Crossing London’s Millenium Bridge always involves negotiating a crowd. There are Londoners with their gaze fixed straight ahead, or on their phones, trying to get from A to B, and tourists taking in the stunning views down the Thames on their way to St Paul’s Cathedral or to see the international art collection at the Tate Modern.
But the bridge hosts a secret art collection. An art collection that you will only see if you look down. An art collection painted on the spat-out chewing gum left on the bridge and its surrounding walkways.
My sister Annie was out around London last week filming and taking photographs for a travel guide project she’s doing. She was taking pictures of the minature artworks on the bridge when she (almost literally) stumbled across the Chewing Gum Man himself – artist, Ben Wilson – lying on the ground, surrounded by a small crowd, adding the finishing touches to his latest mini-masterpiece. She stopped to take some pictures and he was happy to be photographed and to chat about his work.
Ben is a professional artist with a background in painting, wood-carving and sculpture. He has exhibited all over the world. Check out his listing on Wikipedia to find out more https://en.wikipedia.org/wiki/Ben_Wilson_(artist)
Driven by his dislike of waste and a desire to improve the urban environment, in the late nineties, Ben started experimenting with occasional chewing-gum paintings. Has now created thousands of them across London (particularly in Muswell Hill where he lives) but also around the UK and in Europe. He says he loves the idea of taking something that has been thrown away and transforming it into something amazing.
Each transformation takes between a couple of hours and three days to complete, using a special technique that involves heating the gum with a small blow torch, then coating it with three layers of acrylic enamel, before painting it with special acrylic paints and sealing it with clear lacquer. With the public ‘donating’ an endless supply of canvasses, Ben needs constant inspiration for his creations. His subjects include requests from the public, portraits, mini-landscapes and strange creatures from his imagination. The shape of each painting is determined by where the gum spitting has taken place. On the bridge, where it is squashed into the metal, the images are made up of slightly disconnected oblongs. On the ramps down from the bridge to the river banks, they tend to be round.
Britain spends about £150 million each year cleaning chewing gum from pavement and although Ben’s work does get eroded when the bridge is cleaned, there is no deliberate effort to remove it. In 2009, he was arrested in Trafalgar Square but, he explains that, technically, what he does does not count as criminal damage, because he is painting the gum, not the pavement.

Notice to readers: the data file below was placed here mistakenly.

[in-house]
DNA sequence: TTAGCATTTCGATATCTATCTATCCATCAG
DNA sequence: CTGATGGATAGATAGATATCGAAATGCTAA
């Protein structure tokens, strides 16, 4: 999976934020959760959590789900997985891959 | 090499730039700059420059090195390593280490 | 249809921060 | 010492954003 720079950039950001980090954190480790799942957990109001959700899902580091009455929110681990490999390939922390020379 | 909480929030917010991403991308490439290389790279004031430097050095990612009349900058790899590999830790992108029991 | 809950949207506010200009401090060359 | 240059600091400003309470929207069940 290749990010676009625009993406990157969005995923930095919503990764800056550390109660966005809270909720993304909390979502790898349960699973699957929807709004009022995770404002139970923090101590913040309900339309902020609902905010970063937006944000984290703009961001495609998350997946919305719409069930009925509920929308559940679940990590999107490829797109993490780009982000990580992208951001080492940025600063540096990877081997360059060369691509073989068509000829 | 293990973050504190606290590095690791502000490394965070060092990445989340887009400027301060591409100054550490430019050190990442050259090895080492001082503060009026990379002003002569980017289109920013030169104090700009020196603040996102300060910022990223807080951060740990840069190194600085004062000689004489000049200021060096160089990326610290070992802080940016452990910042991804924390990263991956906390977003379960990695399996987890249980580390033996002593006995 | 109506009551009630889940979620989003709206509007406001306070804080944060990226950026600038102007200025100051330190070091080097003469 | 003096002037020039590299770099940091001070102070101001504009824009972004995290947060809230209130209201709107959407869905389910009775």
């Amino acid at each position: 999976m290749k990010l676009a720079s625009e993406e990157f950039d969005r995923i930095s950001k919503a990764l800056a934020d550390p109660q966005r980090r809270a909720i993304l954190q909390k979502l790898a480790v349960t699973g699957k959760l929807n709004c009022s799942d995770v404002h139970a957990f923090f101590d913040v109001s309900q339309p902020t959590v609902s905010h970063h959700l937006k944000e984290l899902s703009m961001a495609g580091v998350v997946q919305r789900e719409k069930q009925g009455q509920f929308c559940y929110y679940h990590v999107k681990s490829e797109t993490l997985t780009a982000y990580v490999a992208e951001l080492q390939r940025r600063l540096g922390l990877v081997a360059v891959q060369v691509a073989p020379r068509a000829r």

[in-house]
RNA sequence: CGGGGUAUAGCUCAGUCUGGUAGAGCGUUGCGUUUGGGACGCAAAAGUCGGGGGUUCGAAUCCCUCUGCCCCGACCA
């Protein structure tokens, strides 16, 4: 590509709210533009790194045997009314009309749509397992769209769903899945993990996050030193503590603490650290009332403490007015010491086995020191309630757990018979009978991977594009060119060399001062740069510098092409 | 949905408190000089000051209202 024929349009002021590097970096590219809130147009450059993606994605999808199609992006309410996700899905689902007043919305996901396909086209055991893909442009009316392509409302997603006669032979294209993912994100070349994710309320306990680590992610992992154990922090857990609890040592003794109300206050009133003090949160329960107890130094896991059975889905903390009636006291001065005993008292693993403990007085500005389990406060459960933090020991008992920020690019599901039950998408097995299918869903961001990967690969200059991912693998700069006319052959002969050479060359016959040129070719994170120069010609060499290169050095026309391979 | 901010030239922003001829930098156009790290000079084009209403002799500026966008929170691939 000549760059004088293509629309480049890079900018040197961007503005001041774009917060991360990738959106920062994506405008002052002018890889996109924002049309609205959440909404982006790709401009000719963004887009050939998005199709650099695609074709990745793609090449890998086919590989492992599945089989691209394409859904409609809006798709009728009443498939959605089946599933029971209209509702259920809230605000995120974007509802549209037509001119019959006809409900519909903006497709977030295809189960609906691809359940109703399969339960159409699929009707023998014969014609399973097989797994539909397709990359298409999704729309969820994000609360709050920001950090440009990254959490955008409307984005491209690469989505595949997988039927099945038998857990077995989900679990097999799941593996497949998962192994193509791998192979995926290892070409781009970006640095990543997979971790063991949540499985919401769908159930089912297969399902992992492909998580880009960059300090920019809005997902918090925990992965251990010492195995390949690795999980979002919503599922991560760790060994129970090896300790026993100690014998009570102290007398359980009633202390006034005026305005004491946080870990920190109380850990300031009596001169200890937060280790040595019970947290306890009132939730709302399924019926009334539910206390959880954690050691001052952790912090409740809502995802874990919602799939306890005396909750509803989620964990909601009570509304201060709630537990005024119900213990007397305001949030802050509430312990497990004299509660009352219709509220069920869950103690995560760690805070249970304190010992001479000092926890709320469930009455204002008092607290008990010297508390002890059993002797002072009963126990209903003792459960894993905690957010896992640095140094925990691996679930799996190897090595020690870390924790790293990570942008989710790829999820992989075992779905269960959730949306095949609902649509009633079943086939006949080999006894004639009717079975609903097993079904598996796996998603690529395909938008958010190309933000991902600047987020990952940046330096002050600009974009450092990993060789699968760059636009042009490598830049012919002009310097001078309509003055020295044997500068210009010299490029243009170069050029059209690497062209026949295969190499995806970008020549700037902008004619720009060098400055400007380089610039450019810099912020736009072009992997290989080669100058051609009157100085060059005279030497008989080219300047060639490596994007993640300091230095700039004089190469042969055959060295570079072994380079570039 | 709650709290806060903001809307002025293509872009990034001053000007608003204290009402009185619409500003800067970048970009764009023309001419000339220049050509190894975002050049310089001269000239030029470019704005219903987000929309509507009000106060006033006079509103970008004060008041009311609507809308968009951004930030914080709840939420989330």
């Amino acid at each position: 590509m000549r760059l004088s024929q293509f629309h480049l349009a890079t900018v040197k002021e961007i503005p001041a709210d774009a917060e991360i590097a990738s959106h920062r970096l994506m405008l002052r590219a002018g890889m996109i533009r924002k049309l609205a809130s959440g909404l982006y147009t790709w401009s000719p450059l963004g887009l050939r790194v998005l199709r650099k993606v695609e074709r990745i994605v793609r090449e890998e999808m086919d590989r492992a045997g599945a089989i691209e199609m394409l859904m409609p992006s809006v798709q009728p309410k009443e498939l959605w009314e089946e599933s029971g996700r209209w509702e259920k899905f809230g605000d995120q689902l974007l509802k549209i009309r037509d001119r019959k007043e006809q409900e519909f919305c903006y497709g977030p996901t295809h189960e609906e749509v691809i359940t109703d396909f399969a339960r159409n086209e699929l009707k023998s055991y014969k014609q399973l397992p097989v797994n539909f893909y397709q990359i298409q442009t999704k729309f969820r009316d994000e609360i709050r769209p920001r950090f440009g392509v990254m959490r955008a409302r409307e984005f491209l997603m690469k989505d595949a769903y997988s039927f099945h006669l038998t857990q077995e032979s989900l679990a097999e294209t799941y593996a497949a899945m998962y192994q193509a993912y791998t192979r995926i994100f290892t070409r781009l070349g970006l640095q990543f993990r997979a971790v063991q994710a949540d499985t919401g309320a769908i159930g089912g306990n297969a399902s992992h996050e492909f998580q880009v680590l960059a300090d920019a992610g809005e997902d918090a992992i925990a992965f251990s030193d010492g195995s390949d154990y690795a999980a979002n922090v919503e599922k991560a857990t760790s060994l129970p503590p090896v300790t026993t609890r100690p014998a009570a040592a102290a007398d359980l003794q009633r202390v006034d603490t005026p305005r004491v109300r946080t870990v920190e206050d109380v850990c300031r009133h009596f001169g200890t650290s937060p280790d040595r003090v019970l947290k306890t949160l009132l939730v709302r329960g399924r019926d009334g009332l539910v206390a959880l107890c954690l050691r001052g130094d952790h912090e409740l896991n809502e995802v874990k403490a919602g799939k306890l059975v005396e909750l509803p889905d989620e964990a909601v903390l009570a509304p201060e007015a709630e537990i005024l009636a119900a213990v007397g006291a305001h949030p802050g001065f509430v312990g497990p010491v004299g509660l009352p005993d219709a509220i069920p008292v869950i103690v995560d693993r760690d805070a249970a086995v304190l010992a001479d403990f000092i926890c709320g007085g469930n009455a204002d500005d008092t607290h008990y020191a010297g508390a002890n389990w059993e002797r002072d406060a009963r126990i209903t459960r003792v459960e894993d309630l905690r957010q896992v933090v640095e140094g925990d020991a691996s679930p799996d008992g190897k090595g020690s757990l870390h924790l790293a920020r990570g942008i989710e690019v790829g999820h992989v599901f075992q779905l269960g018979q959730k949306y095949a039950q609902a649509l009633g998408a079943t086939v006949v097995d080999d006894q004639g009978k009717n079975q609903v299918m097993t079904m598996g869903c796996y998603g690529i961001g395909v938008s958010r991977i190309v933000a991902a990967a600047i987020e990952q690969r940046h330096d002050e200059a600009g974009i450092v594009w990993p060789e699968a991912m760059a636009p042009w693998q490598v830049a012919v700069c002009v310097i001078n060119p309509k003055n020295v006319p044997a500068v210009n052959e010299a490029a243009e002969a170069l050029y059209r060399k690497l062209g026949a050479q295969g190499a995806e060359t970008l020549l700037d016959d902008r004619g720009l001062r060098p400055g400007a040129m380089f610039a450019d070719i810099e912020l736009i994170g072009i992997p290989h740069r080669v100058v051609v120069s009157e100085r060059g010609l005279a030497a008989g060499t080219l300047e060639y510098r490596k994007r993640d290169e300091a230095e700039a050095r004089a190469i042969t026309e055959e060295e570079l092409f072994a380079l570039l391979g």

There is a serious intent behind Ben’s chewing gum art. He sees it as a small way of helping people reconnect with their environment. In an Observer article some years ago he said, ‘Kids are not allowed to feel any connection with where they live … They can’t play in the streets because they are likely to get run over; then you have the national curriculum, and all this testing at school, and no opportunity to play or to make things, and everything you do outside is recorded on surveillance cameras. The only imagery that children see around them are billboards and TV; every part of their environment is out of bounds or sold off. That’s why they don’t care about their streets. This is a small way of connecting people.’
At the moment, Ben is using Kickstarter to try to raise funds to produce a book featuring a picture trail of his chewing gum art from St. Pauls, across the Millennium Bridge and into the Tate Modern. He hasn’t reached the Tate Modern yet – he is nearly there – but with only 19 fundraising days to go (ends midday 13th September) he has only raised just over £3000 of the £8000 he needs for publication. You can find out more about the project and, if you want to support him, pledge a donation, here https://www.kickstarter.com/projects/studiomoe/ben-wilson-the-chewing-gum-man-the-millennium-bridge-gum. With Kickstarter projects you only pay if the project reaches its target amount. Ben is offering free paperback copies of the book in return for donations.
If you want to see more of Ben’s fascinating work, follow him on Instagram @benwilsonchewinggumman https://instagram.com/benwilsonchewinggumman?igshid=5jm87/ijcs264
And next time you’re in London and you cross the Millenium Bridge, just remember to look down as well as up, if you want to appreciate all the cultural richness the area has to offer.